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The Canine Shopaholic

The Canine Shopaholic

The Canine Shopaholic

For some men, it’s the thrill of a poker hand or the allure of a mysterious woman. But for my Dad, it was always dogs. He had an uncanny ability to spot a puppy from miles away, as if they whispered secrets only he could hear. And so, our home became a revolving door of wagging tails and slobbery kisses.

The problem, of course, lay in the aftermath—the chewed shoes, the midnight barking sessions, and the occasional indoor puddles. None of this seemed to register on Dad’s myopic radar. His eyes would light up like a kid in a candy store, and he’d declare, “Meet our newest family member!”

I was just a toddler when Duke, the Dalmatian, pranced into our lives. Dad beamed as he presented the spotted wonder to Mom. “It’s about time Dave took on some responsibility,” he said.

"What nonsense are you talking? Dave is only 18-months old and still not toilet-trained. How can he walk a dog when he's schlepping around a loaded diaper?"

Sadly, Duke’s tenure was short-lived. By Christmas, Dad gifted his best friend, Bud the firefighter, with Duke because, “No self-respecting fireman should  be without a Dalmatian in his home," he declared, waving goodbye to Duke’s wagging tail.

Next came Prince, the German Shepherd. He was a majestic beast, loyal and fierce. But one fateful August night, Prince vanished during a backyard pee break. Dad’s explanation? “He was dognapped. It's goin' around the neighborhood."

Of course that's not what he told his friend, Pat the cop when he gifted him with Prince. "No self-respecting cop should be without a German shepherd at home."

This absurd ritual repeated itself—like a canine Groundhog Day—until our house resembled a war zone. Objects were devoured, furniture shredded, and hazmat suits donned for emergency clean-ups. And poor Mother! Her ultimatum echoed through our urine-stained halls: “It’s either the dog or me!” until the ultimatum got stuck in a cobweb.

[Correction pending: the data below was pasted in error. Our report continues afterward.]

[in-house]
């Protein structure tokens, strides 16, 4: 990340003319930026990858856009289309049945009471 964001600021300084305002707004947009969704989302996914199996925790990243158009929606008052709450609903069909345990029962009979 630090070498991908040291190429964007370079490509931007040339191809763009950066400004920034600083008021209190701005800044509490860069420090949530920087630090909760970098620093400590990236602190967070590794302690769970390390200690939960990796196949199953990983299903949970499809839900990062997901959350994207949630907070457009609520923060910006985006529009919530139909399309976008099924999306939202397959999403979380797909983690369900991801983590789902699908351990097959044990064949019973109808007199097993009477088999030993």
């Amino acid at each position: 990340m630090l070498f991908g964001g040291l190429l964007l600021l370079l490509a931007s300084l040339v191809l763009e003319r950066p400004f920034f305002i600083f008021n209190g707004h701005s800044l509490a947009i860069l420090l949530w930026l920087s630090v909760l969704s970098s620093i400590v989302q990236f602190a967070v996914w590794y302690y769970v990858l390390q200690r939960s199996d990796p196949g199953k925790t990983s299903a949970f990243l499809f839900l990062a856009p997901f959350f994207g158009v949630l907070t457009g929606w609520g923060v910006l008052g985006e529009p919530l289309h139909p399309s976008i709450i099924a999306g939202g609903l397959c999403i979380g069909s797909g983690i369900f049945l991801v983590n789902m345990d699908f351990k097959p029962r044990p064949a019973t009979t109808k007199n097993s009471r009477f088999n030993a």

But we were a dog family, bound by an unwritten code etched into our family crest: “E pluribus canis” (Out of many, dogs -- which makes no sense at all).

Then, one stormy night, as Dad cradled a fluffy yellow Labrador puppy, something shifted. Maybe it was the lightning illuminating his eyes or the puppy’s soft whimper. Dad whispered, “I promise, this one’s different.”

And it was. We named her Becky —a moonbeam wrapped in fur. Becky grew up with us, her paws leaving imprints on our hearts. She never chewed a shoe or barked at the moon. Instead, she listened, she even helped us with our math.

On her first Christmas, Dad knelt by the tree, holding Becky’s paw. “No self-respecting family should be without a faithful companion,” he said, placing a tiny silver charm on her collar—a lighthouse, its beacon forever guiding us home.

Becky became our protector, our confidante. She never left our side, even when Dad tried to gift her to Irma our cleaning lady. Ironically, Mom bonded the closest with Becky and her new ultimatum became, “It’s either me and Becky or the door."

And so, our family crest evolved: “E pluribus canis et amor” (Out of many, dogs and love). Becky's legacy lived on, not in chaos, but in quiet moments—the warmth of her fur, the rhythm of her breath, and the promise that some bonds transcend even the Theatre of the Absurd.